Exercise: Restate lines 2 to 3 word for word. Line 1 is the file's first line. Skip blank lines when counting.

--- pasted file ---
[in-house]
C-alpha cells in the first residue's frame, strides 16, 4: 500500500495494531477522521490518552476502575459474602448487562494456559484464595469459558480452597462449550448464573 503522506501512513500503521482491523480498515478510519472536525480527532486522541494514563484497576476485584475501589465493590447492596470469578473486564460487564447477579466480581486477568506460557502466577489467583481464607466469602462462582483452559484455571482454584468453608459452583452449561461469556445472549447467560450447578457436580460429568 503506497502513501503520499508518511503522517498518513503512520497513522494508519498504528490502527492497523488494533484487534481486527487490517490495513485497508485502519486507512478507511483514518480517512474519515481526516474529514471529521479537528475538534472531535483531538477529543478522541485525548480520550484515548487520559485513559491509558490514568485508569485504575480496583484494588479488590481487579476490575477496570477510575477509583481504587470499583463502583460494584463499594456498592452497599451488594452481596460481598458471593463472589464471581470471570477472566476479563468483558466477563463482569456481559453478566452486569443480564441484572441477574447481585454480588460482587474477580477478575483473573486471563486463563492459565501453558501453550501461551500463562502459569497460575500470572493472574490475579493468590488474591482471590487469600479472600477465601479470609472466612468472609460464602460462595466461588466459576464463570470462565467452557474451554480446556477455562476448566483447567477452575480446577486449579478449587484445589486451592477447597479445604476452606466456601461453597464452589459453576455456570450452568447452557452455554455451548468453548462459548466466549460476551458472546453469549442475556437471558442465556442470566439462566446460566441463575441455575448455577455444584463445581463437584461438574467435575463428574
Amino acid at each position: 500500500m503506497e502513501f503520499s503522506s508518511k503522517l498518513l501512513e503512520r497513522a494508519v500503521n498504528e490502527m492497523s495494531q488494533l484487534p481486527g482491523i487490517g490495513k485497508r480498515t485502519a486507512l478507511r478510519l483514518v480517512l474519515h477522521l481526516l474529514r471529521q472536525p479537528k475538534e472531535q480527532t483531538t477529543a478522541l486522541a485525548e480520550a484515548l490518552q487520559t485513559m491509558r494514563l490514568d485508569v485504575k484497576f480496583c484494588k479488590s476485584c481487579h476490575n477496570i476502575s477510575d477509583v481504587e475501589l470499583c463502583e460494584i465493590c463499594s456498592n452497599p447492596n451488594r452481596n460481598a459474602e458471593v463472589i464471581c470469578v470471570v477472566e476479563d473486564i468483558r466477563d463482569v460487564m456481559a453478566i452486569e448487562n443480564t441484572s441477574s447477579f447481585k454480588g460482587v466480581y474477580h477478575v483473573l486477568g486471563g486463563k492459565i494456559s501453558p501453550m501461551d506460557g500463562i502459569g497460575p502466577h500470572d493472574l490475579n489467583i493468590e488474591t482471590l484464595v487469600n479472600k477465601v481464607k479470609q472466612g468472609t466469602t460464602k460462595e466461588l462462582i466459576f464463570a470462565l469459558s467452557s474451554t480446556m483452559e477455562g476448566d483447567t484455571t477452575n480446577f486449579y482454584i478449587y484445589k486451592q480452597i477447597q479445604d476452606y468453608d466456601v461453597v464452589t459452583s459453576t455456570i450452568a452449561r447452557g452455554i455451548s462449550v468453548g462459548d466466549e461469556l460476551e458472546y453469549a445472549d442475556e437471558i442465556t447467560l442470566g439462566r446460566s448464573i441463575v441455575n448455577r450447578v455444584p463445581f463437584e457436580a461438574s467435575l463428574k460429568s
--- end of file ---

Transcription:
C-alpha cells in the first residue's frame, strides 16, 4: 500500500495494531477522521490518552476502575459474602448487562494456559484464595469459558480452597462449550448464573 503522506501512513500503521482491523480498515478510519472536525480527532486522541494514563484497576476485584475501589465493590447492596470469578473486564460487564447477579466480581486477568506460557502466577489467583481464607466469602462462582483452559484455571482454584468453608459452583452449561461469556445472549447467560450447578457436580460429568 503506497502513501503520499508518511503522517498518513503512520497513522494508519498504528490502527492497523488494533484487534481486527487490517490495513485497508485502519486507512478507511483514518480517512474519515481526516474529514471529521479537528475538534472531535483531538477529543478522541485525548480520550484515548487520559485513559491509558490514568485508569485504575480496583484494588479488590481487579476490575477496570477510575477509583481504587470499583463502583460494584463499594456498592452497599451488594452481596460481598458471593463472589464471581470471570477472566476479563468483558466477563463482569456481559453478566452486569443480564441484572441477574447481585454480588460482587474477580477478575483473573486471563486463563492459565501453558501453550501461551500463562502459569497460575500470572493472574490475579493468590488474591482471590487469600479472600477465601479470609472466612468472609460464602460462595466461588466459576464463570470462565467452557474451554480446556477455562476448566483447567477452575480446577486449579478449587484445589486451592477447597479445604476452606466456601461453597464452589459453576455456570450452568447452557452455554455451548468453548462459548466466549460476551458472546453469549442475556437471558442465556442470566439462566446460566441463575441455575448455577455444584463445581463437584461438574467435575463428574
Amino acid at each position: 500500500m503506497e502513501f503520499s503522506s508518511k503522517l498518513l501512513e503512520r497513522a494508519v500503521n498504528e490502527m492497523s495494531q488494533l484487534p481486527g482491523i487490517g490495513k485497508r480498515t485502519a486507512l478507511r478510519l483514518v480517512l474519515h477522521l481526516l474529514r471529521q472536525p479537528k475538534e472531535q480527532t483531538t477529543a478522541l486522541a485525548e480520550a484515548l490518552q487520559t485513559m491509558r494514563l490514568d485508569v485504575k484497576f480496583c484494588k479488590s476485584c481487579h476490575n477496570i476502575s477510575d477509583v481504587e475501589l470499583c463502583e460494584i465493590c463499594s456498592n452497599p447492596n451488594r452481596n460481598a459474602e458471593v463472589i464471581c470469578v470471570v477472566e476479563d473486564i468483558r466477563d463482569v460487564m456481559a453478566i452486569e448487562n443480564t441484572s441477574s447477579f447481585k454480588g460482587v466480581y474477580h477478575v483473573l486477568g486471563g486463563k492459565i494456559s501453558p501453550m501461551d506460557g500463562i502459569g497460575p502466577h500470572d493472574l490475579n489467583i493468590e488474591t482471590l484464595v487469600n479472600k477465601v481464607k479470609q472466612g468472609t466469602t460464602k460462595e466461588l462462582i466459576f464463570a470462565l469459558s467452557s474451554t480446556m483452559e477455562g476448566d483447567t484455571t477452575n480446577f486449579y482454584i478449587y484445589k486451592q480452597i477447597q479445604d476452606y468453608d466456601v461453597v464452589t459452583s459453576t455456570i450452568a452449561r447452557g452455554i455451548s462449550v468453548g462459548d466466549e461469556l460476551e458472546y453469549a445472549d442475556e437471558i442465556t447467560l442470566g439462566r446460566s448464573i441463575v441455575n448455577r450447578v455444584p463445581f463437584e457436580a461438574s467435575l463428574k460429568s